Proposed Wheatfield budget offers tax cut - The Buffalo News
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Proposed Wheatfield budget offers tax cut

WHEATFIELD – The town’s tentative 2014 budget abolishes the highway tax, trims some other taxes and reduces the town’s current debt, Supervisor Robert B. Cliffe said last week.

The spending plan the Town Board is considering is likely to include some new borrowing during the upcoming year for park improvements and a Greenway trail along River Road, Cliffe said.

The owner of a home assessed at $125,000 would see a total reduction in town taxes of $29.28, or 5.62 percent, Cliffe said.

Spending is rising by more than $400,000 or 3.6 percent, to nearly $12.5 million, but non-property tax revenues are projected to grow by nearly $500,000.

The board is counting on continued growth in sales tax receipts, especially in the highway budget, where a $300,000 increase from that source is expected to more than replace the highway tax, which last year brought in $190,000.

Cliffe said during the summer that he had planned to eliminate the controversial tax all along, after his election opponent, Thomas J. Larson, called for that move.

The board received the budget Sept. 30. A work session was held Wednesday and another is slated for 7 p.m. Monday before the regular board meeting.

A public hearing is on tap for 7 p.m. Nov. 6, with budget adoption coming either that night or at the Nov. 18 board meeting.

The budget includes $25,000 for a mosquito-control program being worked out with Niagara County, and $6,000 for “professional nuisance animal control.” Summer camp and other parks programs will continue at no cost to property taxpayers, Cliffe said.

The tentative budget assumes 2 percent pay raises for union workers and elected officials, and makes increased use of surplus funds, whose growth was touted in the town’s external audit issued this summer. The spending plan appropriates $800,000 from fund balances for 2014, an increase of $100,000.

After Wednesday’s work session, Cliffe said the budget plans to reduce the town’s outstanding debt by nearly $1.2 million, but a new bond issue that is currently estimated at $800,000 is expected.

Its proceeds would be used to make improvements in Fairmount Park, including handicapped accessibility for restrooms and other facilities.

That work is expected to cost $450,000, although the exact amount is uncertain because the project is still in the design phase, Cliffe said. The town needs to match a state grant that will pay half the cost.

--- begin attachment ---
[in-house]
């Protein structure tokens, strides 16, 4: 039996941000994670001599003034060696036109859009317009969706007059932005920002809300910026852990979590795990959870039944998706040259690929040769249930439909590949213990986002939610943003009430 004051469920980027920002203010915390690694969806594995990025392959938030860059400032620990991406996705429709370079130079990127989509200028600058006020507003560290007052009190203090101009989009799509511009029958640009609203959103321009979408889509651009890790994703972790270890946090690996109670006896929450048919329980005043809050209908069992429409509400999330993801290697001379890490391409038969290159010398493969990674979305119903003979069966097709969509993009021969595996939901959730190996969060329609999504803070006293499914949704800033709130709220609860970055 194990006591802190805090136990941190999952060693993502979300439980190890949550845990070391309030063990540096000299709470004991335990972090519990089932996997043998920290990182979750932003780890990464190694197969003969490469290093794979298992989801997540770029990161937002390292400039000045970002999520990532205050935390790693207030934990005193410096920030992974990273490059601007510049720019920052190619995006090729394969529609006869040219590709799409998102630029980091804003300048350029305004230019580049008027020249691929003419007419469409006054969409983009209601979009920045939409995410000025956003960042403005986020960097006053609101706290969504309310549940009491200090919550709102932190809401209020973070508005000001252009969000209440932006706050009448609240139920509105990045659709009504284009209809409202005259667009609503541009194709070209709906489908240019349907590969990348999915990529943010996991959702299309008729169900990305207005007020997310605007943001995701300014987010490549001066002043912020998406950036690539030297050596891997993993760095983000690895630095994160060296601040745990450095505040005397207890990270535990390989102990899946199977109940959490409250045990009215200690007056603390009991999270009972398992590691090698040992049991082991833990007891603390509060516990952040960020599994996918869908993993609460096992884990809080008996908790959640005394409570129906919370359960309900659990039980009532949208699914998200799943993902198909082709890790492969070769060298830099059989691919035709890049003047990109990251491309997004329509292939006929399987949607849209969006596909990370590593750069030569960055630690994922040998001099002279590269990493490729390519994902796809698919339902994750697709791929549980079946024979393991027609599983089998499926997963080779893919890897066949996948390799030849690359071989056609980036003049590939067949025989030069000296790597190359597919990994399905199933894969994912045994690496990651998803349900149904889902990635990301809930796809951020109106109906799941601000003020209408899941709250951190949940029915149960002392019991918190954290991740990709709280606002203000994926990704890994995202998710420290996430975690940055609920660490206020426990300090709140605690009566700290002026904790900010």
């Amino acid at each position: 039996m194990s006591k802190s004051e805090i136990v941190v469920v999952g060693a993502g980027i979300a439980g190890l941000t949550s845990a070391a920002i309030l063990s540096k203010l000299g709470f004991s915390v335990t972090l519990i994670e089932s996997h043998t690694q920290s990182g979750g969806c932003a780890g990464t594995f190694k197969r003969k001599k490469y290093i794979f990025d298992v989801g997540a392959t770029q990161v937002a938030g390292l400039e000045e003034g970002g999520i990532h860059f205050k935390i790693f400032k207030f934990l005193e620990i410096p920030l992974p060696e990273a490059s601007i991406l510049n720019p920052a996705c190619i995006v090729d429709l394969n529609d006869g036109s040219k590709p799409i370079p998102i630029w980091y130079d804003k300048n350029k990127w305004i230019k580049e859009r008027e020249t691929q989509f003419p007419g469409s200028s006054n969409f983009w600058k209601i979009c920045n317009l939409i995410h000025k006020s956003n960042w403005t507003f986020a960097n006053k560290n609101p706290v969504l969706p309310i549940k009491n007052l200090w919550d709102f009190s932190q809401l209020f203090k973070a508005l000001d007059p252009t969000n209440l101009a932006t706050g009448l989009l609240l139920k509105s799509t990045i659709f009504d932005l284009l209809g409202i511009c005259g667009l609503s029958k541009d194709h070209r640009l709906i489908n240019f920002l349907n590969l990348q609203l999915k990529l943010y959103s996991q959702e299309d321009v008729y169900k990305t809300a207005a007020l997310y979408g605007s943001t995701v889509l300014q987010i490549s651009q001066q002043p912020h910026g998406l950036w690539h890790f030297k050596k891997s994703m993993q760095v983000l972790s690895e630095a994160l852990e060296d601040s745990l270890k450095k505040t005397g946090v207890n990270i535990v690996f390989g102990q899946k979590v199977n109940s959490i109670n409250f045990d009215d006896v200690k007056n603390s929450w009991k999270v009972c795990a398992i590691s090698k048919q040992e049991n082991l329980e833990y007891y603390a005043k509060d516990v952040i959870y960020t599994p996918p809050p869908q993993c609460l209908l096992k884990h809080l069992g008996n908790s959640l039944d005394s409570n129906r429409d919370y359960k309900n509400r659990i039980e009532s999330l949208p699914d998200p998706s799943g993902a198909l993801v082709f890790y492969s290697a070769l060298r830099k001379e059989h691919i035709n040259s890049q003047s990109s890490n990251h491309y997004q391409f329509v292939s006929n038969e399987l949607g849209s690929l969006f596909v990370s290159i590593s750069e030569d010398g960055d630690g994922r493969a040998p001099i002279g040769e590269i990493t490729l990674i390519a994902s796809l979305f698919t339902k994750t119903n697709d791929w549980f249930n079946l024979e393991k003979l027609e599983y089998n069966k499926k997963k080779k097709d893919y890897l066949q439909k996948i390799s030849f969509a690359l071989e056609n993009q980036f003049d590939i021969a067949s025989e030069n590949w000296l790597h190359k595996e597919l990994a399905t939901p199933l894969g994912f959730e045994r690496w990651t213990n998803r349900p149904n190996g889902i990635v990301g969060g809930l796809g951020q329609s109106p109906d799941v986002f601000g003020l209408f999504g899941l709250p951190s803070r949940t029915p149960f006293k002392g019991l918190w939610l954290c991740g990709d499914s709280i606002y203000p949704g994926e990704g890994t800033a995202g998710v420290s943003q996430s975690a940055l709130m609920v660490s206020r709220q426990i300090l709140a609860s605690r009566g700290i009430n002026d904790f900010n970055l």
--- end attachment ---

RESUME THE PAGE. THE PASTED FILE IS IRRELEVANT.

At Mario Park, the town plans to spread a supply of free dirt it obtained from a county Water District excavation project off Williams Road, to create baseball or soccer fields at the northern and southern ends of the park, and a new parking lot at the Jagow Road entrance.

The River Road project is a commitment the town made as part of the Niagara River Greenway. Wheatfield has a $1.16 million grant in hand for a bike trail that would connect Niagara Falls and North Tonawanda, but the town is expected to supply the rest of the money for an estimated $1.8 million portion which is to be begin in 2014, Cliffe said.

The segment from the Niagara Falls city line to Williams Road is being designed now, as well as a road crossing for the trail near the intersection of Williams and River roads. It then would follow an old railroad right of way to Liberty Drive. The trail west of that point has not been designed – or funded.

The budget includes one new position, a full-time sewer employee sought by water and sewer chief Richard Donner. The current workload has caused him to keep his summer help on the job through the end of October, Donner said.

Highway Superintendent Arthur F. Kroening seeks to fill a position that has been vacant since Michael Ranalli was transferred to the Recreation Department, where he is now acting director.

“We’re going to need that extra position to do some crack sealing next year. We didn’t get much of that done this year,” Kroening said.

Cliffe said there is a $415,000 fund balance in the Highway Department, and $125,000 of that is in the budget. He told Kroening he doesn’t want to overuse it for fear of having to bring back the highway tax.


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